Our monthly bills for utilities has dropped dramatically. For instance, because we don’t often boondock, I’ve never paid for water.
As well, we don’t often stay places monthly or longer, we’ve only paid separately for electricity once so far. It was expensive compared to some people that I read about, but still only ran about $135 for the month of December in Florida.
When we do boondock, we’ll run the generator. There is a cost there for the fuel. But it’s cheaper than what a night in an RV Park would be.
We do go through more propane than some and I’ll budget $25-50/month for that. Still way lower than my gas bill for the house ever was. And, it’s only that high in the cooler months and with this new double-door big Norcold fridge; that bad boy burns through a 30 lbs. tank in a week! (Norcold confirmed its usage is expected.)
Biggest Surprise Costs
The first was laundry. We are a single-wear family. We don’t get much, if any, reuse out of pants and shirts. We would wash a good 6-9 loads of laundry a week. The cheapest campground laundry we found was $1.25 for wash and another $1.25 for drying. The most expensive, $3/each. At $2.50/load, that’s as little as $15 for the week; at $6/load, that can be as much as $54 for the week! Now, 52 weeks in a year over 12 months. That was a huge surprise cost. And honestly, it makes the washer/dryer combo pay for itself in short order.
The second big surprise was the cost of drinking water. Before our Berkey Water Filter, we were buying about 12 gallons of water a week. Primarily in 2 1/2 gallon sized jugs that fit nicely into the fridge. On top of that, we’d buy a case of Dasani water bottles every week or two. It all added up and was super wasteful! Between the Berkey and a set of reusable Tupperware water bottles that we keep in the fridge, we’ve cut our water purchases out almost completely.
The last surprise cost was all of the memberships we end up paying for:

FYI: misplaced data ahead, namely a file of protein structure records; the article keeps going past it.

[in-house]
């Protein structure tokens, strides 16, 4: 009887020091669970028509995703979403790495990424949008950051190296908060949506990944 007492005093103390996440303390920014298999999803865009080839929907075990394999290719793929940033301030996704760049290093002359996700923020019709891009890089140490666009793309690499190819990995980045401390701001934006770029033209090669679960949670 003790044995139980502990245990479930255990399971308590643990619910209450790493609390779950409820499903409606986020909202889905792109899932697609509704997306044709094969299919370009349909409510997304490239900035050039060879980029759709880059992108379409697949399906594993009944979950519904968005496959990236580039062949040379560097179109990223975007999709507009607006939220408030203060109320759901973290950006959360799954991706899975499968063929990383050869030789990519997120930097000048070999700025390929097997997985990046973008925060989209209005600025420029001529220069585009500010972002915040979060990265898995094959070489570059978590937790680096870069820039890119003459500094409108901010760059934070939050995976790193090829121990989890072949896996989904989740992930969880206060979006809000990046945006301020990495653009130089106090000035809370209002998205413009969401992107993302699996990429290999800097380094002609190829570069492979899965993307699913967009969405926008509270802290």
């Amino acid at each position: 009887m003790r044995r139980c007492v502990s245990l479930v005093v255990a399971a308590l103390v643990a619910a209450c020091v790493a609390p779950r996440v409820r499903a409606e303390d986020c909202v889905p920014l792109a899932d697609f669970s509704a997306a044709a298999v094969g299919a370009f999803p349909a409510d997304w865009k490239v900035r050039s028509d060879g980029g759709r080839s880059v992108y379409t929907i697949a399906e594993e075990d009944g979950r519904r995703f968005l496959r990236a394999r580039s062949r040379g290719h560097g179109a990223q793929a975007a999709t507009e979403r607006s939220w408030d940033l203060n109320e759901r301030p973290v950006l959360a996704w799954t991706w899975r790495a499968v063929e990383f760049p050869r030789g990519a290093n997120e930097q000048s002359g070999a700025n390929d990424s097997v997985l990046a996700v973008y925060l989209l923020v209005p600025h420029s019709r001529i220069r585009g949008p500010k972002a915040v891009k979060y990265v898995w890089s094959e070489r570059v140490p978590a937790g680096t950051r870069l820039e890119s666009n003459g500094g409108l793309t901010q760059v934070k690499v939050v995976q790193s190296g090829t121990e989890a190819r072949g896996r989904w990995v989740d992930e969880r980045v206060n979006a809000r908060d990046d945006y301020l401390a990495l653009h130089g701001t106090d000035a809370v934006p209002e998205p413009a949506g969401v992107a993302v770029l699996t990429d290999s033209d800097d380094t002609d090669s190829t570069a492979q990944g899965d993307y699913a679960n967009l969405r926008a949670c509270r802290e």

- Fulltime Families (was an annual cost before we became lifetime members)
- Passport America
- Harvest Hosts
- Good Sam
- Good Sam Roadside assistance
- Extended warranty (always buy aftermarket and never from the dealer!)
- KOA Value Kard
- Thousand Trails dues
- Trails Collection dues
- We had Resort Parks International (RPI) for a while
- RVMobileInternet.com membership
They all are supposed to save money, but all have to be budgeted for. We’ve skimmed down on them a bit. But at first, it’s hard to tell which ones you need.
Where HAVE we saved money?
Believe it or not, even compared to driving across the country… cutting out the commute of a 9-5 job has saved us mileage on the vehicles and cost for fuel each month. This was a bit lesser to an extent for us because I had been working from home for a couple of years. But we dropped from 2 cars down to 1 when we got on the road.
Insurance. We traded homeowners insurance for a Fulltimer policy. Don’t scrimp here. Get good coverage. Be mindful when picking a mail service for your residency as it’s zip code can impact your costs. Talk to an agent like Miller RV Insurance before deciding where you’re going to establish your domicile/residency.
We traded a house payment for a more expensive truck, camper, and campground fees. We mostly win this due to the cost of our living before. We bought new for both, but if you go in with a debt free mindset and buy used, you can definitely swing this in your favor!
And, snow. I don’t do snow.
Is it worth it?
For us it is! Being able to travel and explore have been amazing for our family.
So, how much does it cost to fulltime? Only you can answer that!